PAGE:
Session Time: 1:45pm-3:15pm
Location: Agora 3 West, Level 3
Objective: To evaluate the long-term safety and efficacy of apomorphine infusion (APO) in PD patients with motor fluctuations despite optimised oral therapy.
Background: The randomised, double-blind phase (DBP) of the TOLEDO study (NCT02006121) confirmed the efficacy of apomorphine infusion (APO) in significantly reducing OFF time versus placebo in PD patients with motor fluctuations despite optimised oral therapy.1 Here we report results including the 52-week open-label phase (OLP).
Method: All patients completing the DBP (including early switching) were offered OLP entry. The primary objective was evaluation of long-term safety of APO. Efficacy parameters were also collected.
Results: Eighty-four patients entered the OLP (40 previously on APO; 44 APO naïve) and 59 patients (70.2%) completed the study (30 previous APO; 29 APO naïve). The safety profile of APO was consistent with extensive clinical experience (Table 1). Common treatment-related adverse events (AEs) were mild or moderate infusion site nodules, somnolence and nausea. Fourteen (16.7%) patients discontinued the OLP due to AEs; such AEs involving >1 patient were fatigue (n=2) and infusion site reactions (n=4); other AEs are shown in Table 1. There were no significant changes in QT interval, mild reductions in standing systolic blood pressure (-7 mmHg from baseline), slight increases in daytime sleepiness (Epworth Sleepiness Scale: +3.13 points from baseline; within normal range) and no changes in QUIP (Questionnaire for Impulsive–Compulsive Disorders in PD) or C-SSRS (Columbia Suicide Severity Rating Scale) scores. Reduction in daily OFF time (Figure 1) and improvement in ON time without troublesome dyskinesia (OWTD) (Figure 2) were maintained over 64 weeks. Pooled data for Week 64 (n=55) showed a mean (±SD) change from DBP baseline in daily OFF time of -3.66 (2.72) hours and in daily OWTD of 3.31 (3.12) hours. Mean daily levodopa dose decreased from DBP baseline by >260 mg while levodopa-equivalent dose decreased by >500 mg.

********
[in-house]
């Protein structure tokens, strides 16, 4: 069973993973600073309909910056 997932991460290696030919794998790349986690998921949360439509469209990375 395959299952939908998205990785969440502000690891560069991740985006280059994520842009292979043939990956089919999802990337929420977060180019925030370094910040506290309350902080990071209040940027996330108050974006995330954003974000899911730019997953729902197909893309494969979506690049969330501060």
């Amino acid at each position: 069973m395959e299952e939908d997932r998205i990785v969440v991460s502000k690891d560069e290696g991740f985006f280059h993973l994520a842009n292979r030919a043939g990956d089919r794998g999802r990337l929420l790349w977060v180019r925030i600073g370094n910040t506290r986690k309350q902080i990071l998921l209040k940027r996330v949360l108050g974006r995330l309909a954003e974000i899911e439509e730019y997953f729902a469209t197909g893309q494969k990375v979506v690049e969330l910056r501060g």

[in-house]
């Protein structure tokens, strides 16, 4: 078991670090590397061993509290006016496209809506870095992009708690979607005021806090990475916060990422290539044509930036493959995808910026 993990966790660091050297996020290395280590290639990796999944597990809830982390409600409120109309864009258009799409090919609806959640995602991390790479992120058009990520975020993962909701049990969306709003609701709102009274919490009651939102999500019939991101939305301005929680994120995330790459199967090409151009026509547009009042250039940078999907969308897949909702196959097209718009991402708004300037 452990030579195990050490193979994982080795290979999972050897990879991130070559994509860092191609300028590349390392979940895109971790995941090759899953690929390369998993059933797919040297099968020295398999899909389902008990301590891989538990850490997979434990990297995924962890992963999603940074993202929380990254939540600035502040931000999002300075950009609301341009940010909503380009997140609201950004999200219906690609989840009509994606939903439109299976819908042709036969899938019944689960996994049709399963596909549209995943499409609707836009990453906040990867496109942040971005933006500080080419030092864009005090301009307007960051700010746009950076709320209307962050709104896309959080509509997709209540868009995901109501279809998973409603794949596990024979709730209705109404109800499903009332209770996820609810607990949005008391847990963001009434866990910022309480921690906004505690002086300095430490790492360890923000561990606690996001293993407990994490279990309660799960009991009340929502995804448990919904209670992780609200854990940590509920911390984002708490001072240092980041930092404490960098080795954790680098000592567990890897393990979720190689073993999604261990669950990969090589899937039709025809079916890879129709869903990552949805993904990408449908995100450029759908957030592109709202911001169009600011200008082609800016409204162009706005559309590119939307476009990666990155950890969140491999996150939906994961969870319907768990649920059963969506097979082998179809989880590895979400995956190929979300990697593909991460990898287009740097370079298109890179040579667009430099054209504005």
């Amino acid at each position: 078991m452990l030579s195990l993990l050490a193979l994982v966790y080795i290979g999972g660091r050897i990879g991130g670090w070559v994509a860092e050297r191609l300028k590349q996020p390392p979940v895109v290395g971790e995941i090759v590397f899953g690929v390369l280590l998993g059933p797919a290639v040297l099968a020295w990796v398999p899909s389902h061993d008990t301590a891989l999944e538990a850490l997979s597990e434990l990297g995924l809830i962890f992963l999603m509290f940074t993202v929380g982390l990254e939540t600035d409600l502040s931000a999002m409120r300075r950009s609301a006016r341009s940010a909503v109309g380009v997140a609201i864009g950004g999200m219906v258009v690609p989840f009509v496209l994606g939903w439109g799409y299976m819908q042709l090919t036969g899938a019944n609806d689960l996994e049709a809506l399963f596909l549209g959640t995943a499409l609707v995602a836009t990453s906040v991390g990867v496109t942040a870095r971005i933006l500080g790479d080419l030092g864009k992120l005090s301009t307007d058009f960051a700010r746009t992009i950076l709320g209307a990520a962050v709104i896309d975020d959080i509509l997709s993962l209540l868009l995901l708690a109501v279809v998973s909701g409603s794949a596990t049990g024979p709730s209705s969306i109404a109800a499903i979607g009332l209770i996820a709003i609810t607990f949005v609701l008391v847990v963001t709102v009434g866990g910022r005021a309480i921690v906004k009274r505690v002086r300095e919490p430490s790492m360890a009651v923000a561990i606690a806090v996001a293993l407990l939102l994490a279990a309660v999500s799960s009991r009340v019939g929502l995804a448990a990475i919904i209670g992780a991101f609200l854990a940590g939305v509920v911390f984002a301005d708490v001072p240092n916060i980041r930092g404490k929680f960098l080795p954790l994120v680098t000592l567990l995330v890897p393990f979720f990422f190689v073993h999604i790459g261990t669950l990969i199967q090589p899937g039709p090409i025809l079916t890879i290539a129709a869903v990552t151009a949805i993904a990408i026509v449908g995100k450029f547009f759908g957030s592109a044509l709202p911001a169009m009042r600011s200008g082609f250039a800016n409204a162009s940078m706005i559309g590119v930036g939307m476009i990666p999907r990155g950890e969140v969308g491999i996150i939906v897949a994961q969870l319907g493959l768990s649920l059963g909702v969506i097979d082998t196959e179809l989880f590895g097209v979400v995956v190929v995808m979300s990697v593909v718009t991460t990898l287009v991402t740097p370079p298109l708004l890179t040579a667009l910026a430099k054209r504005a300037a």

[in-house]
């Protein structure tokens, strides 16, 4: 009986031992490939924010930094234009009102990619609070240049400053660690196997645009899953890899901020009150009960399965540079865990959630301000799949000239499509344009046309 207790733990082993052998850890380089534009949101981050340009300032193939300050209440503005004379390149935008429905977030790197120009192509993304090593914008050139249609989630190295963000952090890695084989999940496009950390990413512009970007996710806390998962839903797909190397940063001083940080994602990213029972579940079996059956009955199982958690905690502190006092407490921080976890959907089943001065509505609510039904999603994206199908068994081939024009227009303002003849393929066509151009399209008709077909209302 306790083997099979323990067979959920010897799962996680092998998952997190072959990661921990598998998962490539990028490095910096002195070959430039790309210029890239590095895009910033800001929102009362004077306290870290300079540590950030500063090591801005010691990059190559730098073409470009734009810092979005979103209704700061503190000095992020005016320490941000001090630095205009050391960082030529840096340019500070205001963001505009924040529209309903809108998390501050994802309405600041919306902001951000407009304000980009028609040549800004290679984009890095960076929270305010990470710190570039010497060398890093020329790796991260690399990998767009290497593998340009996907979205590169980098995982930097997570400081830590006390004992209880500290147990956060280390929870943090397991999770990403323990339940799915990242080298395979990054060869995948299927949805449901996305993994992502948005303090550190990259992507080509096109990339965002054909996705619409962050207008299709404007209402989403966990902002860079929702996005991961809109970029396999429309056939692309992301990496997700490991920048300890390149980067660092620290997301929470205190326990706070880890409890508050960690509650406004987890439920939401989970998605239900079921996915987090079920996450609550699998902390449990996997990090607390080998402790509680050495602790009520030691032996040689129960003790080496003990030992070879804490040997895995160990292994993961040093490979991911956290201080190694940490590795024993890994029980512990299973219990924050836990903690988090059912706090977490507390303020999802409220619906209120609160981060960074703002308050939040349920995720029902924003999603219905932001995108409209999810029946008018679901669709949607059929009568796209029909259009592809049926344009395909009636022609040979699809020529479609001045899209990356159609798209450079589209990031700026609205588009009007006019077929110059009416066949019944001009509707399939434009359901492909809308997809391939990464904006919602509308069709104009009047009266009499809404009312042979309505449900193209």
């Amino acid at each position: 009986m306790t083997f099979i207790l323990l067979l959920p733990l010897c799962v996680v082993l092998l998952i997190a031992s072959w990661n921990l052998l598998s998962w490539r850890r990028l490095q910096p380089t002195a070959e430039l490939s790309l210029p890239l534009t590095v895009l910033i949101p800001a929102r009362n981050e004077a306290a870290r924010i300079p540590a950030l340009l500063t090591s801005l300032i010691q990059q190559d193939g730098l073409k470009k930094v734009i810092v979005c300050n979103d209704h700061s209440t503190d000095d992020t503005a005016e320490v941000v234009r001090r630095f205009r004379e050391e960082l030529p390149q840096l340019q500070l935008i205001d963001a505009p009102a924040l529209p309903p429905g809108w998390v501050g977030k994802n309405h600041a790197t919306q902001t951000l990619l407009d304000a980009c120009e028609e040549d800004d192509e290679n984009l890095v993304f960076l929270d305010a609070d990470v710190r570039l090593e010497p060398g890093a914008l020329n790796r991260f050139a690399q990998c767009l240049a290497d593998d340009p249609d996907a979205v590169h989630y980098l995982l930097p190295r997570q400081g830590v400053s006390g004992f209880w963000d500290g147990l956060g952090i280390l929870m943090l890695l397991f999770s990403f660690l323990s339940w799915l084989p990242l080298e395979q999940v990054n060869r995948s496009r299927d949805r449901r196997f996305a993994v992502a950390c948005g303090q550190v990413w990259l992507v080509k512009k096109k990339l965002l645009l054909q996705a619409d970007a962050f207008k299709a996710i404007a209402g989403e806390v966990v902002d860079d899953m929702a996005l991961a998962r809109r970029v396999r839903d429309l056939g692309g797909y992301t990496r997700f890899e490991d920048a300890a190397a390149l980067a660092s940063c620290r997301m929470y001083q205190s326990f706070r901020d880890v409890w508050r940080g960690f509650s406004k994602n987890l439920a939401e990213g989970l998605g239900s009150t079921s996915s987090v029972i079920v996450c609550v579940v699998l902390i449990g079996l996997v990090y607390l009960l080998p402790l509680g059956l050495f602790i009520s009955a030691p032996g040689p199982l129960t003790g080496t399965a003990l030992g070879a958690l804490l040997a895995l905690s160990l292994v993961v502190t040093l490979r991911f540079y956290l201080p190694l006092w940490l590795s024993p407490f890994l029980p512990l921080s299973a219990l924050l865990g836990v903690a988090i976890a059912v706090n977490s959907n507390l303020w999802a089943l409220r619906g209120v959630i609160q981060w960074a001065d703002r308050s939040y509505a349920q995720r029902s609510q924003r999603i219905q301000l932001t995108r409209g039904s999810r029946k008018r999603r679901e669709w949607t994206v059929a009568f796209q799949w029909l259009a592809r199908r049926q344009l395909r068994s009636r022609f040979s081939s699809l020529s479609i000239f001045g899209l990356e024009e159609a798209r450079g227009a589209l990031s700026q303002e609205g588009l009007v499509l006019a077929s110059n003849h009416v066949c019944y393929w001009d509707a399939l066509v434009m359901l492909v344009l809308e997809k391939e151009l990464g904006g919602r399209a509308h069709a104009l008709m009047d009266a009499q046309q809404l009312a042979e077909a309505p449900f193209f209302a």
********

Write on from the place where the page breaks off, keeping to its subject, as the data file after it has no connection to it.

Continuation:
Conclusion: The 1-year OLP extension of the first randomised study of APO confirms sustained clinical benefit in PD patients with persistent motor fluctuations. Long-term safety and efficacy were consistent with previous experience from extensive clinical use and observational studies.
References: 1. Katzenschlager R, et al. Apomorphine subcutaneous infusion in patients with Parkinson’s disease with persistent motor fluctuations (TOLEDO): a multicentre, double-blind, randomised, placebo-controlled trial. Lancet Neurol. 2018 Sep;17(9):749-759.
To cite this abstract in AMA style:R. Katzenschlager, W. Poewe, O. Rascol, C. Trenkwalder, G. Deuschl, K. Chaudhuri, T. Henriksen, T. van Laar, D. Lockhart, A. Lees. Long-term safety and efficacy of apomorphine infusion in Parkinson’s disease (PD) patients with persistent motor fluctuations: results of the 1-year open-label phase of the TOLEDO study [abstract]. Mov Disord. 2019; 34 (suppl 2). https://www.mdsabstracts.org/abstract/long-term-safety-and-efficacy-of-apomorphine-infusion-in-parkinsons-disease-pd-patients-with-persistent-motor-fluctuations-results-of-the-1-year-open-label-phase-of-the-toledo-study/. Accessed November 29, 2023.
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MDS Abstracts - https://www.mdsabstracts.org/abstract/long-term-safety-and-efficacy-of-apomorphine-infusion-in-parkinsons-disease-pd-patients-with-persistent-motor-fluctuations-results-of-the-1-year-open-label-phase-of-the-toledo-study/